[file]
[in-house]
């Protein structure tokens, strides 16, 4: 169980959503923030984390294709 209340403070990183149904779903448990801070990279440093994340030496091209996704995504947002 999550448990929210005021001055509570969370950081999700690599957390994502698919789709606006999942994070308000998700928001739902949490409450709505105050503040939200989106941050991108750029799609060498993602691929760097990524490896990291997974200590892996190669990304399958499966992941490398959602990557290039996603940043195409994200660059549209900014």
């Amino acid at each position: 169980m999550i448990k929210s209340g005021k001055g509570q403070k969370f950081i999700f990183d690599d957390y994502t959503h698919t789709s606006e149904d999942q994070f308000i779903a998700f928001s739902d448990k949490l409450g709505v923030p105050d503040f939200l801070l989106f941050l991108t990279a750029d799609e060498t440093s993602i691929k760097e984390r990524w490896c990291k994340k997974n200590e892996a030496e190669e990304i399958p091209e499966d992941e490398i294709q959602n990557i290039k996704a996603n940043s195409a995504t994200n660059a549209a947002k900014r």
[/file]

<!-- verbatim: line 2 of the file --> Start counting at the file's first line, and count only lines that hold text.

């Protein structure tokens, strides 16, 4: 169980959503923030984390294709 209340403070990183149904779903448990801070990279440093994340030496091209996704995504947002 999550448990929210005021001055509570969370950081999700690599957390994502698919789709606006999942994070308000998700928001739902949490409450709505105050503040939200989106941050991108750029799609060498993602691929760097990524490896990291997974200590892996190669990304399958499966992941490398959602990557290039996603940043195409994200660059549209900014």